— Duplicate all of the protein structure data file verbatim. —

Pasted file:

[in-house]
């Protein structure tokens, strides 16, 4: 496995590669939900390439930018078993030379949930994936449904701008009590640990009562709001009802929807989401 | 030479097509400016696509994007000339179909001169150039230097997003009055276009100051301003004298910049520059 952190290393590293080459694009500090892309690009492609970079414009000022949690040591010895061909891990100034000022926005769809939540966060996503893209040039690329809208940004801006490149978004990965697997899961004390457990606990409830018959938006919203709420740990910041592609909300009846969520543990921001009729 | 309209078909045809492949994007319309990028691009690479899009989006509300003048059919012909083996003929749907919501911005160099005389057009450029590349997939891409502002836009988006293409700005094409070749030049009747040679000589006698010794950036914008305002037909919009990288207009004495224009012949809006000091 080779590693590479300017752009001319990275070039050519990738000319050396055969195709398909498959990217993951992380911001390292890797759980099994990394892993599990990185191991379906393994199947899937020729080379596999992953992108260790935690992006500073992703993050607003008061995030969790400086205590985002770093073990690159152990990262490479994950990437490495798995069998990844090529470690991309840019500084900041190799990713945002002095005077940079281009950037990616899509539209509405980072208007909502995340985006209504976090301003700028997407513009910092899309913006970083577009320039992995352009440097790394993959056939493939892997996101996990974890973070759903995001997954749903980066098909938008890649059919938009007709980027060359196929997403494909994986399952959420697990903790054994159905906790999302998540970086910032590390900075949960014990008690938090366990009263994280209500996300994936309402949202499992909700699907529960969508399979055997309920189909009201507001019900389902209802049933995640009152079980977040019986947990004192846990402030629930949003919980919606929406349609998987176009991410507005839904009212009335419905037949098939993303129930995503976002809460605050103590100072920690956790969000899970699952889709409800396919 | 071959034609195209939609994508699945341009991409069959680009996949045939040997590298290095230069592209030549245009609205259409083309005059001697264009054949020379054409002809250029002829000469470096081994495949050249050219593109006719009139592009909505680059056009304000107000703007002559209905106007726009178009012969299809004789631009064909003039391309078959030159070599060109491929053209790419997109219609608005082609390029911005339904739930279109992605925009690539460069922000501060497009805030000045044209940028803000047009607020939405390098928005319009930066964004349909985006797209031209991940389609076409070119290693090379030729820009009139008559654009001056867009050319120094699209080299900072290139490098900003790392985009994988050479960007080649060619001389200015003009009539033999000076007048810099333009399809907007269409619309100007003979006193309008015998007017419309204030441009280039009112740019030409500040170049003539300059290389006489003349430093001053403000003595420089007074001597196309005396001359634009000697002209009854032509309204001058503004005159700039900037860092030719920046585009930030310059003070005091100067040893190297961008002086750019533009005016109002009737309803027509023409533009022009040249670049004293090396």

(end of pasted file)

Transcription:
[in-house]
């Protein structure tokens, strides 16, 4: 496995590669939900390439930018078993030379949930994936449904701008009590640990009562709001009802929807989401 | 030479097509400016696509994007000339179909001169150039230097997003009055276009100051301003004298910049520059 952190290393590293080459694009500090892309690009492609970079414009000022949690040591010895061909891990100034000022926005769809939540966060996503893209040039690329809208940004801006490149978004990965697997899961004390457990606990409830018959938006919203709420740990910041592609909300009846969520543990921001009729 | 309209078909045809492949994007319309990028691009690479899009989006509300003048059919012909083996003929749907919501911005160099005389057009450029590349997939891409502002836009988006293409700005094409070749030049009747040679000589006698010794950036914008305002037909919009990288207009004495224009012949809006000091 080779590693590479300017752009001319990275070039050519990738000319050396055969195709398909498959990217993951992380911001390292890797759980099994990394892993599990990185191991379906393994199947899937020729080379596999992953992108260790935690992006500073992703993050607003008061995030969790400086205590985002770093073990690159152990990262490479994950990437490495798995069998990844090529470690991309840019500084900041190799990713945002002095005077940079281009950037990616899509539209509405980072208007909502995340985006209504976090301003700028997407513009910092899309913006970083577009320039992995352009440097790394993959056939493939892997996101996990974890973070759903995001997954749903980066098909938008890649059919938009007709980027060359196929997403494909994986399952959420697990903790054994159905906790999302998540970086910032590390900075949960014990008690938090366990009263994280209500996300994936309402949202499992909700699907529960969508399979055997309920189909009201507001019900389902209802049933995640009152079980977040019986947990004192846990402030629930949003919980919606929406349609998987176009991410507005839904009212009335419905037949098939993303129930995503976002809460605050103590100072920690956790969000899970699952889709409800396919 | 071959034609195209939609994508699945341009991409069959680009996949045939040997590298290095230069592209030549245009609205259409083309005059001697264009054949020379054409002809250029002829000469470096081994495949050249050219593109006719009139592009909505680059056009304000107000703007002559209905106007726009178009012969299809004789631009064909003039391309078959030159070599060109491929053209790419997109219609608005082609390029911005339904739930279109992605925009690539460069922000501060497009805030000045044209940028803000047009607020939405390098928005319009930066964004349909985006797209031209991940389609076409070119290693090379030729820009009139008559654009001056867009050319120094699209080299900072290139490098900003790392985009994988050479960007080649060619001389200015003009009539033999000076007048810099333009399809907007269409619309100007003979006193309008015998007017419309204030441009280039009112740019030409500040170049003539300059290389006489003349430093001053403000003595420089007074001597196309005396001359634009000697002209009854032509309204001058503004005159700039900037860092030719920046585009930030310059003070005091100067040893190297961008002086750019533009005016109002009737309803027509023409533009022009040249670049004293090396």